NYC writer Sean O’Connell has contributed some great lists to Scene-Stealers and his newest is no exception. If you have a Top 10 you’d like to write for inclusion, send it (or the idea for it) to me at firstname.lastname@example.org. Here’s Sean:
This might not be the most politically correct list of all time. But I felt the need to write it. Last month, I was watching countless holiday movies that feature Santa’s elves. Some of the newer ones had real average size actors like John Michael Higgins and Ludicrous in “Fred Claus” portray the elves. They just CGIed them down to midget size. Then you had movies like “The Santa Clause” were they used kid actors to fill in the roles. Hell, even Dudley Moore portrayed Patch the elf in the awful “Santa Claus- The Movie”. This just made me think: Why are they cheating us the real quality of an elf? Is it because there are not great half-sized actors? That is absolutely not true. I dare say that one day we may see a vertically challenged actor or actress make their way to the Oscar stage to accept an Oscar (I don’t count Linda Hunt- she is just short). Maybe Hollywood thinks that there aren’t enough little guys and gals to go around in Tinsel Town. Once again, not true- there seems to be an abundance of them. Does anyone remember the classic “Terror Comes To Tiny Town”? That was an all-midget cast. So I made some guidelines for this list, for instance- the actor & actress had to be an actual midget. Also, no one actor could be used twice, so I picked their best performance than ranked the performances in order. If the word midget offends you, then I apologize in advance. Maybe you can just substitute the word little person in your mind as you read it. Here are the Top 10 Midget Performances of all time.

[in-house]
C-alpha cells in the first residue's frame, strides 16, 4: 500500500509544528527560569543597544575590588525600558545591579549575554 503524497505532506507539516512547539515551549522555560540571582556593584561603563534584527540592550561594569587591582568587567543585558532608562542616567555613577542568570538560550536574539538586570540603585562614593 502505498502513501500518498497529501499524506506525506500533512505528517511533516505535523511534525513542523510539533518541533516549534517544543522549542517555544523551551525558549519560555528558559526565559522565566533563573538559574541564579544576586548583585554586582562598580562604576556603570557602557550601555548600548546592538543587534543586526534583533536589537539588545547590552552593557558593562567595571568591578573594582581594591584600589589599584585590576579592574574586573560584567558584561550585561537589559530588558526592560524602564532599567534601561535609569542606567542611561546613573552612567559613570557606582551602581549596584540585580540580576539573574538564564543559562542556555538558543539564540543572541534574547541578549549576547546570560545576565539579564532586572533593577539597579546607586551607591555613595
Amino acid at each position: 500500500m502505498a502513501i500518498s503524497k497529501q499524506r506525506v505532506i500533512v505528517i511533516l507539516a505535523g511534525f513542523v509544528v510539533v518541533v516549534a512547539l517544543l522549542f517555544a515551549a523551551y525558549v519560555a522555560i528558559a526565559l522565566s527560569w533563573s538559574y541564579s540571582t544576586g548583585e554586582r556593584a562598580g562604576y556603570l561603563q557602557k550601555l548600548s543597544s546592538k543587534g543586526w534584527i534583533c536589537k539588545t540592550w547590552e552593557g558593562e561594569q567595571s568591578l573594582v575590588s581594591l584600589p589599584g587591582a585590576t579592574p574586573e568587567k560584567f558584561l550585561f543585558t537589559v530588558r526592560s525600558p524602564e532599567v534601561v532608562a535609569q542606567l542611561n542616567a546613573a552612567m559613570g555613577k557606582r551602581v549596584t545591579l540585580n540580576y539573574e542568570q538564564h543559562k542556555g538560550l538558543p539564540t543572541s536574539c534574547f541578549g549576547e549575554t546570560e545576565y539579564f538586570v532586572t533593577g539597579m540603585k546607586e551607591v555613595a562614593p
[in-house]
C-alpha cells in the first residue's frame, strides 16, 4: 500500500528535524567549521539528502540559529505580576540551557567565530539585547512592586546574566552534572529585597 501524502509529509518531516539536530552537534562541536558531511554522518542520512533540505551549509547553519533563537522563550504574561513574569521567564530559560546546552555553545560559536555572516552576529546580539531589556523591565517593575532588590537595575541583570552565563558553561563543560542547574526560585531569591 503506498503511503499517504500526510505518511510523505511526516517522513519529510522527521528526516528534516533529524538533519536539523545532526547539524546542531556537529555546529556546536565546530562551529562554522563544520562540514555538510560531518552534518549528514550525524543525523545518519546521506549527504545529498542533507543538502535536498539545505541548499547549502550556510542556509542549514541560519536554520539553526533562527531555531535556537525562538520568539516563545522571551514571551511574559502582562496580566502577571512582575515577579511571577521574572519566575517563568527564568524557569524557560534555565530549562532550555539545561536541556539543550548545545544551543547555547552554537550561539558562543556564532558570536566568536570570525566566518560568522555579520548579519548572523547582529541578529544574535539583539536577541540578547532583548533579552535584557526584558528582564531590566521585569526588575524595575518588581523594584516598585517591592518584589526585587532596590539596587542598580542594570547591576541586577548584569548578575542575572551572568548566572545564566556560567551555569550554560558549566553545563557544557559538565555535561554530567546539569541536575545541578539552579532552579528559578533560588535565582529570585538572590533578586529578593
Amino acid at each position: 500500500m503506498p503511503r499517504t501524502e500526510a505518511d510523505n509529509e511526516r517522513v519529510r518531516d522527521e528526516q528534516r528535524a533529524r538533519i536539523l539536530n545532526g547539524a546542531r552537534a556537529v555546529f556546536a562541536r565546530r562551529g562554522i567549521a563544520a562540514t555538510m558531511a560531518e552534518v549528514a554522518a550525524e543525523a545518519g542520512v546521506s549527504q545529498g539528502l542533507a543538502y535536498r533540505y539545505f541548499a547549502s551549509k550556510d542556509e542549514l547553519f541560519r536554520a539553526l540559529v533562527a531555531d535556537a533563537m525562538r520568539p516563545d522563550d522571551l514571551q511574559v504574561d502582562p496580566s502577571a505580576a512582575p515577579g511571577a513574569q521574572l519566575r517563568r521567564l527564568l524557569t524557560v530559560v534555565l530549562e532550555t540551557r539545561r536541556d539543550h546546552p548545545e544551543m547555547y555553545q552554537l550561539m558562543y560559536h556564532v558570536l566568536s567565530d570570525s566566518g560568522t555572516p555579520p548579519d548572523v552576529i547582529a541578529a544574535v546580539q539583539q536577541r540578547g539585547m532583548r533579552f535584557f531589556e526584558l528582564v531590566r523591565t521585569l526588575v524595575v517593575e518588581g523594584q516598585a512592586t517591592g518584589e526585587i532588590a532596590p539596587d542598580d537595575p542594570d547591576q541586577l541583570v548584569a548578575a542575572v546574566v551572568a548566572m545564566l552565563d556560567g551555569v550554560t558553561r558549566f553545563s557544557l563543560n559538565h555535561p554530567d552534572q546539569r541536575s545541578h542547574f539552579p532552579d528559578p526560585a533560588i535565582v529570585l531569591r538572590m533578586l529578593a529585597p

10. Billy Barty as J.J. MacKuen in “Foul Play” (1978)
The late, great Billy Barty is arguably the most famous midget actor of all time, mainly because of his long body (sorry for the pun) of work. He appeared in such greats as “Alice in Wonderland” in 1933, “Under the Rainbow” in 1981, “Legend” in 1985, “Willow” in 1988, and of course, “UHF” in 1989. Poor Billy was unfortunate in that he became the poster boy of movie midgets. He never really got a role of substance; it was usually slapstick comedic roles. So the one I best felt he perfected was that of J.J. MacKuen, the bible salesman from “Foul Play.” One day J.J. decides to call on Gloria Mundy (Goldie Hawn) to see if she would be interested in his product. The thing is Gloria mistakes him (and his references to the afterlife) for “The Dwarf”- a man who she has never seen but she thinks is hell bent on killing her. Billy plays this role to perfection, chasing Gloria around the house trying to get her views on God. Once he goes to open a briefcase that is almost as big as him, Gloria goes bonkers and beats him up with her broom. This leads to him being thrown out the window, where she again beats his fingers with her broom so he falls down into a garbage can. Then the can rolls down the streets of San Francisco, until poor J.J. is launched high in the air out of the can and crashes with a thud. It turns out he was not the bad guy and that he was just an innocent little person. We then see J.J. in a full-body cast minus his face (a great visual gag by the way) in the hospital as Gloria visits him. He tries to be nice to her but lets out a blood-curling scream when she tries to swat a fly off his body with a Bible.